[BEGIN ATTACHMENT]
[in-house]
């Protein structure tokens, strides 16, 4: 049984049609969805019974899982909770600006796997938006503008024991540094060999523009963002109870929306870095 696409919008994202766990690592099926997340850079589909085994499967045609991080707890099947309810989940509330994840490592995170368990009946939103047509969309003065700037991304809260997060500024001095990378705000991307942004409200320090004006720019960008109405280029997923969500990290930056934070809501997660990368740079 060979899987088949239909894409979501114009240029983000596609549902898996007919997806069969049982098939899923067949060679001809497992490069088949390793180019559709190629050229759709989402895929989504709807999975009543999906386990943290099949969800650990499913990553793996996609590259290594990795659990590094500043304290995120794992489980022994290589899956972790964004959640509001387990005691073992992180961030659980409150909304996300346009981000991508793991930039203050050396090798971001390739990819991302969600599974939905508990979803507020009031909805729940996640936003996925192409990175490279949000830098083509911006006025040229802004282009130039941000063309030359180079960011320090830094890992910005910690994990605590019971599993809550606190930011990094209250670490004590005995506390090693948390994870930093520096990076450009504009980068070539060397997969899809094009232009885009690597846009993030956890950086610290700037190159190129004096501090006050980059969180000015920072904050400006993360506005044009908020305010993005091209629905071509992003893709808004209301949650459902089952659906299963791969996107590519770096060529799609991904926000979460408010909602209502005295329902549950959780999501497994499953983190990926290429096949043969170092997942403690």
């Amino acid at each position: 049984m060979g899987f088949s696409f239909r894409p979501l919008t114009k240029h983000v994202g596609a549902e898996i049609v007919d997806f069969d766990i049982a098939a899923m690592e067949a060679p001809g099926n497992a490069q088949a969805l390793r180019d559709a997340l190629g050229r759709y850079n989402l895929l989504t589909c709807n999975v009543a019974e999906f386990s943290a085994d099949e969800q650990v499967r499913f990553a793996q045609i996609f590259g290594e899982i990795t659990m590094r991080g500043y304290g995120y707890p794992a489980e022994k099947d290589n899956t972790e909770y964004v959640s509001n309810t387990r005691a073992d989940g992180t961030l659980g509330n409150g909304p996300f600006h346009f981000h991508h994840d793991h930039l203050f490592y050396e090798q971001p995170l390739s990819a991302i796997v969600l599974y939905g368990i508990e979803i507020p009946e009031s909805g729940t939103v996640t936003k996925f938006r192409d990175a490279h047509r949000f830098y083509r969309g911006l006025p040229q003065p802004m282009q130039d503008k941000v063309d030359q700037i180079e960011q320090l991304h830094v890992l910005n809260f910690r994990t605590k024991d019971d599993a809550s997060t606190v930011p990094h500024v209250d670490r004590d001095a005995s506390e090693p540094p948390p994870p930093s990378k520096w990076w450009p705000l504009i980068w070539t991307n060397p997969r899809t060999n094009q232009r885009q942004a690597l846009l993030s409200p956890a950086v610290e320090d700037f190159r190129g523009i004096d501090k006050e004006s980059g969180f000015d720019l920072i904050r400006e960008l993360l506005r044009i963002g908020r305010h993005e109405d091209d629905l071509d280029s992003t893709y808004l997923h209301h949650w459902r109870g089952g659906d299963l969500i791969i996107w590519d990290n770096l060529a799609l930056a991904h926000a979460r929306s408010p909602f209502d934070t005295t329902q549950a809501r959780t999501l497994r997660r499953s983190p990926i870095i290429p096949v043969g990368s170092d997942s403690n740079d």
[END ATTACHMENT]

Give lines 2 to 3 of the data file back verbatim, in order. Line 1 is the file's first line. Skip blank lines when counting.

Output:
């Protein structure tokens, strides 16, 4: 049984049609969805019974899982909770600006796997938006503008024991540094060999523009963002109870929306870095 696409919008994202766990690592099926997340850079589909085994499967045609991080707890099947309810989940509330994840490592995170368990009946939103047509969309003065700037991304809260997060500024001095990378705000991307942004409200320090004006720019960008109405280029997923969500990290930056934070809501997660990368740079 060979899987088949239909894409979501114009240029983000596609549902898996007919997806069969049982098939899923067949060679001809497992490069088949390793180019559709190629050229759709989402895929989504709807999975009543999906386990943290099949969800650990499913990553793996996609590259290594990795659990590094500043304290995120794992489980022994290589899956972790964004959640509001387990005691073992992180961030659980409150909304996300346009981000991508793991930039203050050396090798971001390739990819991302969600599974939905508990979803507020009031909805729940996640936003996925192409990175490279949000830098083509911006006025040229802004282009130039941000063309030359180079960011320090830094890992910005910690994990605590019971599993809550606190930011990094209250670490004590005995506390090693948390994870930093520096990076450009504009980068070539060397997969899809094009232009885009690597846009993030956890950086610290700037190159190129004096501090006050980059969180000015920072904050400006993360506005044009908020305010993005091209629905071509992003893709808004209301949650459902089952659906299963791969996107590519770096060529799609991904926000979460408010909602209502005295329902549950959780999501497994499953983190990926290429096949043969170092997942403690």
């Amino acid at each position: 049984m060979g899987f088949s696409f239909r894409p979501l919008t114009k240029h983000v994202g596609a549902e898996i049609v007919d997806f069969d766990i049982a098939a899923m690592e067949a060679p001809g099926n497992a490069q088949a969805l390793r180019d559709a997340l190629g050229r759709y850079n989402l895929l989504t589909c709807n999975v009543a019974e999906f386990s943290a085994d099949e969800q650990v499967r499913f990553a793996q045609i996609f590259g290594e899982i990795t659990m590094r991080g500043y304290g995120y707890p794992a489980e022994k099947d290589n899956t972790e909770y964004v959640s509001n309810t387990r005691a073992d989940g992180t961030l659980g509330n409150g909304p996300f600006h346009f981000h991508h994840d793991h930039l203050f490592y050396e090798q971001p995170l390739s990819a991302i796997v969600l599974y939905g368990i508990e979803i507020p009946e009031s909805g729940t939103v996640t936003k996925f938006r192409d990175a490279h047509r949000f830098y083509r969309g911006l006025p040229q003065p802004m282009q130039d503008k941000v063309d030359q700037i180079e960011q320090l991304h830094v890992l910005n809260f910690r994990t605590k024991d019971d599993a809550s997060t606190v930011p990094h500024v209250d670490r004590d001095a005995s506390e090693p540094p948390p994870p930093s990378k520096w990076w450009p705000l504009i980068w070539t991307n060397p997969r899809t060999n094009q232009r885009q942004a690597l846009l993030s409200p956890a950086v610290e320090d700037f190159r190129g523009i004096d501090k006050e004006s980059g969180f000015d720019l920072i904050r400006e960008l993360l506005r044009i963002g908020r305010h993005e109405d091209d629905l071509d280029s992003t893709y808004l997923h209301h949650w459902r109870g089952g659906d299963l969500i791969i996107w590519d990290n770096l060529a799609l930056a991904h926000a979460r929306s408010p909602f209502d934070t005295t329902q549950a809501r959780t999501l497994r997660r499953s983190p990926i870095i290429p096949v043969g990368s170092d997942s403690n740079d």